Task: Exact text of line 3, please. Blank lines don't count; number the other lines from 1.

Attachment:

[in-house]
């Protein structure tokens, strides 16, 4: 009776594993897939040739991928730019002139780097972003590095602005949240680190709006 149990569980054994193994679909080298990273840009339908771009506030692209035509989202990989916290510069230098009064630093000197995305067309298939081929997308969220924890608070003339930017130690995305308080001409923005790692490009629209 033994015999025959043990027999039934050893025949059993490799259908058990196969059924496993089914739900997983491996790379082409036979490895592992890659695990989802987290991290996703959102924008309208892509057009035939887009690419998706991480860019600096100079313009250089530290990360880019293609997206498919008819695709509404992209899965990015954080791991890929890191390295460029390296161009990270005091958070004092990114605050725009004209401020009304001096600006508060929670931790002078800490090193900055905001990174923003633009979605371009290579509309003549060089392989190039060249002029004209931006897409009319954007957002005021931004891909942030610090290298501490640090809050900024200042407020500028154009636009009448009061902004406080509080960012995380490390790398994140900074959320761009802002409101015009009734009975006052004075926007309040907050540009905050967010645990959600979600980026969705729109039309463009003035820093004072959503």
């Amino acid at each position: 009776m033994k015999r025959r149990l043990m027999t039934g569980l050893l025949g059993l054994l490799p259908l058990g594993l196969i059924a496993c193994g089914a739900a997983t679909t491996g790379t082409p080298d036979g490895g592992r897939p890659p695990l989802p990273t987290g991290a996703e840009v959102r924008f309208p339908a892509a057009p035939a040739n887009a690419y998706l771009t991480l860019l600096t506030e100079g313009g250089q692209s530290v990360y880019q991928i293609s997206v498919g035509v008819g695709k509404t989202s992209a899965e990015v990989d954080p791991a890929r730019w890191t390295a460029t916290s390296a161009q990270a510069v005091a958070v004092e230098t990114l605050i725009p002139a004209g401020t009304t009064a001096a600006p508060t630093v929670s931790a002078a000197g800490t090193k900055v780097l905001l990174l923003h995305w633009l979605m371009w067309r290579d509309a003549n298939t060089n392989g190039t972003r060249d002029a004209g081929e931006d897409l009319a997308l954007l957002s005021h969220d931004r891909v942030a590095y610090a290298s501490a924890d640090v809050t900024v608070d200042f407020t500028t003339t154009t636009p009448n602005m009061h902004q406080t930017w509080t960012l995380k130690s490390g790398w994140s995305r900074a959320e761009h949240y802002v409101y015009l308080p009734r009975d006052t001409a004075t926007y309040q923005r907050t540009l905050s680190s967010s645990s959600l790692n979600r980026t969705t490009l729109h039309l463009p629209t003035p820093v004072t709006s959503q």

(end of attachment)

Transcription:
């Amino acid at each position: 009776m033994k015999r025959r149990l043990m027999t039934g569980l050893l025949g059993l054994l490799p259908l058990g594993l196969i059924a496993c193994g089914a739900a997983t679909t491996g790379t082409p080298d036979g490895g592992r897939p890659p695990l989802p990273t987290g991290a996703e840009v959102r924008f309208p339908a892509a057009p035939a040739n887009a690419y998706l771009t991480l860019l600096t506030e100079g313009g250089q692209s530290v990360y880019q991928i293609s997206v498919g035509v008819g695709k509404t989202s992209a899965e990015v990989d954080p791991a890929r730019w890191t390295a460029t916290s390296a161009q990270a510069v005091a958070v004092e230098t990114l605050i725009p002139a004209g401020t009304t009064a001096a600006p508060t630093v929670s931790a002078a000197g800490t090193k900055v780097l905001l990174l923003h995305w633009l979605m371009w067309r290579d509309a003549n298939t060089n392989g190039t972003r060249d002029a004209g081929e931006d897409l009319a997308l954007l957002s005021h969220d931004r891909v942030a590095y610090a290298s501490a924890d640090v809050t900024v608070d200042f407020t500028t003339t154009t636009p009448n602005m009061h902004q406080t930017w509080t960012l995380k130690s490390g790398w994140s995305r900074a959320e761009h949240y802002v409101y015009l308080p009734r009975d006052t001409a004075t926007y309040q923005r907050t540009l905050s680190s967010s645990s959600l790692n979600r980026t969705t490009l729109h039309l463009p629209t003035p820093v004072t709006s959503q």